Jeffrey C. Mando and Jennifer L. Langen recently won an important decision in the area of insurance coverage. The ASWD partners recently had a case in which a police constable (Smith) shot and killed a man (Stanley) while trying to take Stanley into custody for outstanding warrants. Smith was convicted of reckless homicide in connection with the shooting, and Stanley’s estate subsequently sued Smith for civil damages under 42 U.S.C. § 1983. Smith had an insurance policy with coverage forms for Law Enforcement Liability (LEL) and General Liability (GL). The LEL coverage form contained an exclusion that provided: “This insurance does not apply to … any claim arising directly or indirectly out of, or in any way related to a … criminal act, or the willful violation of any statute, ordinance or regulation committed by or with the knowledge of the insured.” And, the GL coverage form contained an exclusion that provided: “This insurance does not apply to … bodily injury … expected or intended from the standpoint of the insured. This exclusion does not apply to bodily injury … resulting from the use of reasonable force to protect persons or property.” In Atlantic Specialty Insurance Company v. Stanley, United States District Court for the Eastern District of Kentucky, Case No. 6:17-CV-00308-REW, Mando and Langen represented Smith’s insurance company, Atlantic Specialty Insurance Company, in litigation to determine whether these two exclusions applied under the facts of the case.

On February 19, 2019, the Court issued a 23-page Opinion that painstakingly analyzed the exclusionary language. Ultimately, the Court ruled that the LEL coverage form did not provide coverage because the lawsuit arose directly out of an event for which Smith had been convicted of reckless homicide. The Court rejected numerous arguments advocated by Stanley’s estate, including the estate’s argument that the term “criminal act” was ambiguous. To that point, the Court said the term “criminal act” “unquestionably applies to situations such as this one, where a jury previously convicted the … insured of a crime – indeed a homicide-related felony … .” The Court also rejected the estate’s argument that the doctrine of reasonable expectations required a ruling that coverage existed under the LEL coverage form. The Court said: “Stanley establishes, in the Court’s opinion, no reasonable expectation of coverage, in light of the record and the contract language actually agreed to.”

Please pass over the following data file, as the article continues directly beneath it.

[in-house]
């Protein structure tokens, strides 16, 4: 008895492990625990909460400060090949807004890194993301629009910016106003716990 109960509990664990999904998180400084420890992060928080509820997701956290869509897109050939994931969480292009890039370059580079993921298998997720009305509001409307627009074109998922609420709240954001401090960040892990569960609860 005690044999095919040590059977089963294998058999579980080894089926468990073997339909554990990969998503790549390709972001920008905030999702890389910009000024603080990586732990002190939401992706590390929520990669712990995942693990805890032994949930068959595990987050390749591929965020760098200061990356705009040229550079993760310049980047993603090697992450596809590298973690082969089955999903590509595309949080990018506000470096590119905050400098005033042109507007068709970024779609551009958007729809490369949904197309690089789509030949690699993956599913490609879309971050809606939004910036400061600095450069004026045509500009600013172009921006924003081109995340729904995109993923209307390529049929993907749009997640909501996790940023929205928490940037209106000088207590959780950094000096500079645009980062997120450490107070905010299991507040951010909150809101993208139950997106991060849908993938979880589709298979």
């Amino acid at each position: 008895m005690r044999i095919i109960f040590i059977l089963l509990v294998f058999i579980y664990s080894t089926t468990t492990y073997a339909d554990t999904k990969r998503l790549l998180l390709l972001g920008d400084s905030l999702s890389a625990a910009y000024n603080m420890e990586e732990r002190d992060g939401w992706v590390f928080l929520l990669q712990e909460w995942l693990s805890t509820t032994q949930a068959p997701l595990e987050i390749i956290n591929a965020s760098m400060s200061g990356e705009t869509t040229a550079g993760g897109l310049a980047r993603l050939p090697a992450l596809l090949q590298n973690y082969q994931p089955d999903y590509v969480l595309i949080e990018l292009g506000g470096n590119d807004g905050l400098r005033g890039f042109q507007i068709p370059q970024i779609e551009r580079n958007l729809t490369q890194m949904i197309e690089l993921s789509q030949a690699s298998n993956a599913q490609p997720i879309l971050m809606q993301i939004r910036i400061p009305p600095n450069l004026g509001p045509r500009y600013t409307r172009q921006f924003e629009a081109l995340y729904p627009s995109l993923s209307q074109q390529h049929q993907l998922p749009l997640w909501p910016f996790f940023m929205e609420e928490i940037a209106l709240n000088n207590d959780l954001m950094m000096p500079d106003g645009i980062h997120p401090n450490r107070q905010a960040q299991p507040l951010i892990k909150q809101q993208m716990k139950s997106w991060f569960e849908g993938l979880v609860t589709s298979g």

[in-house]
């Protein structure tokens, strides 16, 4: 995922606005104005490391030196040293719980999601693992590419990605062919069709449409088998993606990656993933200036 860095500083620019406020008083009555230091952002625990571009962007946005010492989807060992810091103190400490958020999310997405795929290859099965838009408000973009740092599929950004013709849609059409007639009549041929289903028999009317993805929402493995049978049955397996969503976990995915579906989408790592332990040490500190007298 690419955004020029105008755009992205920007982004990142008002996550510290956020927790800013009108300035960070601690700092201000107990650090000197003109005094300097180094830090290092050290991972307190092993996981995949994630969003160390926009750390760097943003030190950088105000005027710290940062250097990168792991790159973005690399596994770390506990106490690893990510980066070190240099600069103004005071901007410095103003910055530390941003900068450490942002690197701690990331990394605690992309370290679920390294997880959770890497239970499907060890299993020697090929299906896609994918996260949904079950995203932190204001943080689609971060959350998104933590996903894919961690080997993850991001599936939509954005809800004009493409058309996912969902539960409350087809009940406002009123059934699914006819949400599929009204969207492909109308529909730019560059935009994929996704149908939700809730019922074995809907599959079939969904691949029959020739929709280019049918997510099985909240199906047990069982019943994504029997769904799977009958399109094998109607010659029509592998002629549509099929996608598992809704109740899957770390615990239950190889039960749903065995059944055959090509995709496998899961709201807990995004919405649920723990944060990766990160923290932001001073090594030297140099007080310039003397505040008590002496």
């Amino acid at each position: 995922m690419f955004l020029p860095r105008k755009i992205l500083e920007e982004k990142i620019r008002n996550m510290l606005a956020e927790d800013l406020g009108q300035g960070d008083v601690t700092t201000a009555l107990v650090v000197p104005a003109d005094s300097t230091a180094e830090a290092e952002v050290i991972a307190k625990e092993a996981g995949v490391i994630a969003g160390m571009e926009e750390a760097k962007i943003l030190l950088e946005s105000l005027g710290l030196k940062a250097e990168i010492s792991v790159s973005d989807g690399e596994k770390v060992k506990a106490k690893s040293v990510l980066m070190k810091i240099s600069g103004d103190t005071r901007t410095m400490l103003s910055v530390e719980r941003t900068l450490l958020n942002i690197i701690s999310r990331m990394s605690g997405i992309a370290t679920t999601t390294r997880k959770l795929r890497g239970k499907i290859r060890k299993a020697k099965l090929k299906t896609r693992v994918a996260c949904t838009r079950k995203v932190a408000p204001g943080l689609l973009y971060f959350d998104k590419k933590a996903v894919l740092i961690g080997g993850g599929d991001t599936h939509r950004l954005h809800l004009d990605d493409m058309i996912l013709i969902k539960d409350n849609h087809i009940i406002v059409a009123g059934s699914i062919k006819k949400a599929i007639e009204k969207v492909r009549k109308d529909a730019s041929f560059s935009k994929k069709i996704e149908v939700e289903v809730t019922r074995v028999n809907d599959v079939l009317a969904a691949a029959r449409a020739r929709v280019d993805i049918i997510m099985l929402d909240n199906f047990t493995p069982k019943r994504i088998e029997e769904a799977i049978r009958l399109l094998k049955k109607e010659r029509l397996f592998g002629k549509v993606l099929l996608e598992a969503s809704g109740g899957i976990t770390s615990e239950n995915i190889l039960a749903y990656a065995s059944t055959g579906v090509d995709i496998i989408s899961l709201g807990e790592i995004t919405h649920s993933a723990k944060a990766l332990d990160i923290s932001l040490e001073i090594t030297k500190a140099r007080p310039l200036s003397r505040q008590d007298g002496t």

And, the Court ruled the GL coverage form did not provide coverage because Smith “expected or intended” bodily injury to occur under the facts of the case and because the shooting was not a “reasonable use of force.” As to the “expected or intended” piece of the exclusion, the Court said: “The only reasonable interpretation of [Smith’s testimony in his criminal trial] is that Smith expected and intended to physically harm Stanley when he shot him … .” The Court applied the “inferred intent rule,” which “recognizes that ‘in certain circumstances one may reasonably infer from the facts that the actor intended the harm, without needing to resort to proof of that intent.’ … When the facts are clear that a shooting is intentional, a court may infer intent to harm. … The record and law here, thus, compel only one reasonable inference regarding Smith’s mindset during the shooting: that he expected and intended bodily harm to Stanley.” As to the “reasonable use of force” piece of the exclusion, the Court observed: “A fact-finder could not reasonably conclude that, although Smith shooting Stanley was not necessary (as was one determination that could have required the Kentucky criminal jury to reject the self-protection defense), the shooting was, nevertheless, a ‘use of reasonable force.’ An unnecessary constabulary use of force is one inherently unreasonable. The terms are inextricably intertwined in relevant law.” Consequently, the Court ruled that the exclusion relieved Atlantic Specialty Insurance Company of any obligation to cover Smith in the civil suit.

The exclusions in the Atlantic Specialty insurance policy are typical of, or similar to, the exclusions in other insurance policies issued to law enforcement officers. Thus, this case has the potential to impact many other civil suits involving police officers who are convicted of crimes in connection with uses of force.